When Chanel announced this month that it was taking over a cashmere mill in the Scottish border town of Hawick, it was more than a story of a luxury company riding in shining armor to the rescue.
In buying Barrie, the knitwear company that filed for bankruptcy, the French fashion design house was putting knitting up there with other noble crafts.
Announcing the Scottish investment, which will safeguard 176 jobs, Bruno Pavlovsky, Chanel's fashion president, said, "The acquisition of Barrie business by Chanel is all the more natural as the factory has worked with us for more than 25 years, producing cashmere knitwear including Chanel's iconic two-tone cashmere cardigans.
"Through this acquisition, we reaffirm our commitment to traditional expertise and craftsmanship, and our wish to safeguard their future and support their development," the executive said.
As the Campaign for Wool, supported by Prince Charles, put it, "All we are saying is give fleece a chance."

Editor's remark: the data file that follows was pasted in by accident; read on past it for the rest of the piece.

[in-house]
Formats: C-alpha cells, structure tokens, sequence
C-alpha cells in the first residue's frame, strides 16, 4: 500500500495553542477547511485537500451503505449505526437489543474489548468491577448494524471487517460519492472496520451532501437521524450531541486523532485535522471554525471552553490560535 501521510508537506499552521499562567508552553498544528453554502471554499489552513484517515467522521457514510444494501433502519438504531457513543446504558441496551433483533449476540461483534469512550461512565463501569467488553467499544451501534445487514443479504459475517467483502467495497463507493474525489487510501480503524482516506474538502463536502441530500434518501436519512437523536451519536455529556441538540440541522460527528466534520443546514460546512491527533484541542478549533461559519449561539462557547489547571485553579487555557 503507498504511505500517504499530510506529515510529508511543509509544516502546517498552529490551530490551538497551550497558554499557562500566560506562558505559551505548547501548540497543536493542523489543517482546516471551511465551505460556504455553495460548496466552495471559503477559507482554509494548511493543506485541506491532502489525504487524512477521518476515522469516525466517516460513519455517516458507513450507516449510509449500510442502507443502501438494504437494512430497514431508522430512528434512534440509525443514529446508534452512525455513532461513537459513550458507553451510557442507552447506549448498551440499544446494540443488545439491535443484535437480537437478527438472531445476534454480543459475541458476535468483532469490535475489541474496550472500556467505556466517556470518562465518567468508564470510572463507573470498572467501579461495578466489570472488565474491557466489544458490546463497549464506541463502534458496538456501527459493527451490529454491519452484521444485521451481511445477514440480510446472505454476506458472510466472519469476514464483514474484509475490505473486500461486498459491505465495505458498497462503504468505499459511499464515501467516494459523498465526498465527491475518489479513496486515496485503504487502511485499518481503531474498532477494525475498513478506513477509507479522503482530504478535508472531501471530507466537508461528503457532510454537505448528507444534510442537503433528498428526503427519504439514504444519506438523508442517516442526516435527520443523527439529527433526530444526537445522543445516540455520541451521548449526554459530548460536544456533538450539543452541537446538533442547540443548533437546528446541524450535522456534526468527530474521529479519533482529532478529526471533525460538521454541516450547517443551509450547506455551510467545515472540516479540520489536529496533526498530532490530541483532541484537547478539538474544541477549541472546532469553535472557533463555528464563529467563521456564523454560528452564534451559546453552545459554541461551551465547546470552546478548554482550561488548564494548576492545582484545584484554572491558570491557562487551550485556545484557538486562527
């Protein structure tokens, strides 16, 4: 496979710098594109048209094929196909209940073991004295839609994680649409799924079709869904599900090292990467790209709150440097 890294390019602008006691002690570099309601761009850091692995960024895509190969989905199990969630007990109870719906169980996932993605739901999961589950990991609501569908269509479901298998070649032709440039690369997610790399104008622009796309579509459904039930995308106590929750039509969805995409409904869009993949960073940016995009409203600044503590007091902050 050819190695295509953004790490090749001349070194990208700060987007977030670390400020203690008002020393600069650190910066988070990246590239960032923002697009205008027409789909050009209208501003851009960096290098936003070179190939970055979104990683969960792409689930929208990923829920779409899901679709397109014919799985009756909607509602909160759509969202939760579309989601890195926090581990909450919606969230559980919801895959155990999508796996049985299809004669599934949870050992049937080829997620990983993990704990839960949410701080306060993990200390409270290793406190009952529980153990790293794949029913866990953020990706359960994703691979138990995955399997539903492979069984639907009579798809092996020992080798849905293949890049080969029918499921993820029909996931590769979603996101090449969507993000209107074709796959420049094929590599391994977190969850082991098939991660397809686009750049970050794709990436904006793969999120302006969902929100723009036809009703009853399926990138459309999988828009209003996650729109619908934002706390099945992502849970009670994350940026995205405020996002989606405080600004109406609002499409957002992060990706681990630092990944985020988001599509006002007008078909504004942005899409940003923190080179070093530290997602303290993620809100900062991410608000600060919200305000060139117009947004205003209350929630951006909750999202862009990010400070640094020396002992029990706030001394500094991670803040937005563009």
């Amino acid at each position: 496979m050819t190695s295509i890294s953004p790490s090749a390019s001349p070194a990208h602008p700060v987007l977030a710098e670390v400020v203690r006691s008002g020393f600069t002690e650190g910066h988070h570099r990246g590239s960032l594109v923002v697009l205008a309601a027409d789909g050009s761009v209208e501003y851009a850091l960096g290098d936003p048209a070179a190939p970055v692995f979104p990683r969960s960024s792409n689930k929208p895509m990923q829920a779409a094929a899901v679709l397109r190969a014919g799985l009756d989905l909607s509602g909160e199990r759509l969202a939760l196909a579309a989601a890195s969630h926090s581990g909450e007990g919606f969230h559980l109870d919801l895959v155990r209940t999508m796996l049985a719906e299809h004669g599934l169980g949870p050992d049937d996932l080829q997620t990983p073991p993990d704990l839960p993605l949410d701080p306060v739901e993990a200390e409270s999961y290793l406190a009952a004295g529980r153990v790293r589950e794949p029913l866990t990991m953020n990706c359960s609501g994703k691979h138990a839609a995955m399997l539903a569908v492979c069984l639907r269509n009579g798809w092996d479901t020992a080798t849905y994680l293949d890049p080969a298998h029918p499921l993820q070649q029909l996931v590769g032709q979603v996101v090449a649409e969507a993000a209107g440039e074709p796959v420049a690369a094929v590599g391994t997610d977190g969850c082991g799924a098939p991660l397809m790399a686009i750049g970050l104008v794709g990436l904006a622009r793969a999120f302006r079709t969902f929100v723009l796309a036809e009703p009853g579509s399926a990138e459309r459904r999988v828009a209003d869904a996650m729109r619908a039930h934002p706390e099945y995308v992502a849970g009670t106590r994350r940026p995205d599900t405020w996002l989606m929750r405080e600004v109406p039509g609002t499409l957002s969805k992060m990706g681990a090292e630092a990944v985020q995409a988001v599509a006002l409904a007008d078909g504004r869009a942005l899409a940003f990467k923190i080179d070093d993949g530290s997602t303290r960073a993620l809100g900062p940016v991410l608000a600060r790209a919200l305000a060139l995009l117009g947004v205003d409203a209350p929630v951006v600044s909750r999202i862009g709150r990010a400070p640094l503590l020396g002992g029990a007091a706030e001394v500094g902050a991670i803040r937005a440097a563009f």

The initiative is a coalition of industry groups aiming to educate people about the benefits of wool and also to highlight its premium quality.
"It is to explain the benefits of this wonderful natural fiber and to raise awareness," the prince said, adding that he thought not using wool was "a waste of a valuable renewable project."
Fashion has re-embraced knitwear this autumn. Major brands have pushed thick wool to the forefront. And, significantly, after years of being reduced to a fashion afterthought as a little cardigan or a lacy sweater, this 2012 winter season has seen the renaissance of the bold, bulky and chunky sweater.
Yet, the whole point of the new knitwear is to use the lightest of yarns to give an illusion of dense and thick knit, when light and airy is the reality. Instead of body hugging, curvy shapes, the new-look sweaters and cardigans stand away from the torso, maybe curving up at the front and down at the back. As likely to be worn with skirts as pants, the head-to-toe knit look is also back in Vogue for the first time since the mix-and-match sportswear of the 1970s.
The story is more about the quality and authenticity of a pure wool product, particularly in a fashion world when the traditional winter coat is often now exchanged for down-filled nylon or other synthetic fabrics.
Wool is the ultimate ethical product, created naturally, sheared off with no harm to sheep and available hand- or machine-made with no effect on its handler.
Reprinted in part from The New York Times